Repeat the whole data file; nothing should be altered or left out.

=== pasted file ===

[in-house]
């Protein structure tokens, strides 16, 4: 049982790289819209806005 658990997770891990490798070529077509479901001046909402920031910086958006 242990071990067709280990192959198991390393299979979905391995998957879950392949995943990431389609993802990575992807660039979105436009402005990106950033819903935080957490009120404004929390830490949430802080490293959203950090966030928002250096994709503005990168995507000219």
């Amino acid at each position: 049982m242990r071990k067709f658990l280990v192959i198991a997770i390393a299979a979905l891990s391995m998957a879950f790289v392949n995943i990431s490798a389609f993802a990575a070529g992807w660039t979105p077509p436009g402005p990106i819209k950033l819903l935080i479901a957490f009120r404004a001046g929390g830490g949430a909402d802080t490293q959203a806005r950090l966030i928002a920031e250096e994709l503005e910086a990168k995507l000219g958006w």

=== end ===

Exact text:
[in-house]
């Protein structure tokens, strides 16, 4: 049982790289819209806005 658990997770891990490798070529077509479901001046909402920031910086958006 242990071990067709280990192959198991390393299979979905391995998957879950392949995943990431389609993802990575992807660039979105436009402005990106950033819903935080957490009120404004929390830490949430802080490293959203950090966030928002250096994709503005990168995507000219």
């Amino acid at each position: 049982m242990r071990k067709f658990l280990v192959i198991a997770i390393a299979a979905l891990s391995m998957a879950f790289v392949n995943i990431s490798a389609f993802a990575a070529g992807w660039t979105p077509p436009g402005p990106i819209k950033l819903l935080i479901a957490f009120r404004a001046g929390g830490g949430a909402d802080t490293q959203a806005r950090l966030i928002a920031e250096e994709l503005e910086a990168k995507l000219g958006w």